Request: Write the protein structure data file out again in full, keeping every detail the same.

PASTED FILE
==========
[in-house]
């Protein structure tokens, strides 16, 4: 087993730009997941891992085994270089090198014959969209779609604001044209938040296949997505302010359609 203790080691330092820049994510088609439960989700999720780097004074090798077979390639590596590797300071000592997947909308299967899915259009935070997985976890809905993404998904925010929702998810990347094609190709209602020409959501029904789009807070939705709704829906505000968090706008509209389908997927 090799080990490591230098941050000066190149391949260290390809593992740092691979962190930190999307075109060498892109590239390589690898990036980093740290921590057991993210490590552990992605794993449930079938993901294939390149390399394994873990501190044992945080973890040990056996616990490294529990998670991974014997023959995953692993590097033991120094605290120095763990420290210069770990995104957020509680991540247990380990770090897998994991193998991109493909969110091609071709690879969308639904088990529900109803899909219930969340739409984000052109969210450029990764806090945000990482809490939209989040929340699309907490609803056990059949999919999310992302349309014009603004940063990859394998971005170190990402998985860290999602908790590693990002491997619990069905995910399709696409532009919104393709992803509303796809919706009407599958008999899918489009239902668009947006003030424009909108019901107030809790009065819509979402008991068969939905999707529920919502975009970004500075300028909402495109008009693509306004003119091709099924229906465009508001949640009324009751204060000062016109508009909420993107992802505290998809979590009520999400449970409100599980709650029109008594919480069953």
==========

[in-house]
């Protein structure tokens, strides 16, 4: 087993730009997941891992085994270089090198014959969209779609604001044209938040296949997505302010359609 203790080691330092820049994510088609439960989700999720780097004074090798077979390639590596590797300071000592997947909308299967899915259009935070997985976890809905993404998904925010929702998810990347094609190709209602020409959501029904789009807070939705709704829906505000968090706008509209389908997927 090799080990490591230098941050000066190149391949260290390809593992740092691979962190930190999307075109060498892109590239390589690898990036980093740290921590057991993210490590552990992605794993449930079938993901294939390149390399394994873990501190044992945080973890040990056996616990490294529990998670991974014997023959995953692993590097033991120094605290120095763990420290210069770990995104957020509680991540247990380990770090897998994991193998991109493909969110091609071709690879969308639904088990529900109803899909219930969340739409984000052109969210450029990764806090945000990482809490939209989040929340699309907490609803056990059949999919999310992302349309014009603004940063990859394998971005170190990402998985860290999602908790590693990002491997619990069905995910399709696409532009919104393709992803509303796809919706009407599958008999899918489009239902668009947006003030424009909108019901107030809790009065819509979402008991068969939905999707529920919502975009970004500075300028909402495109008009693509306004003119091709099924229906465009508001949640009324009751204060000062016109508009909420993107992802505290998809979590009520999400449970409100599980709650029109008594919480069953």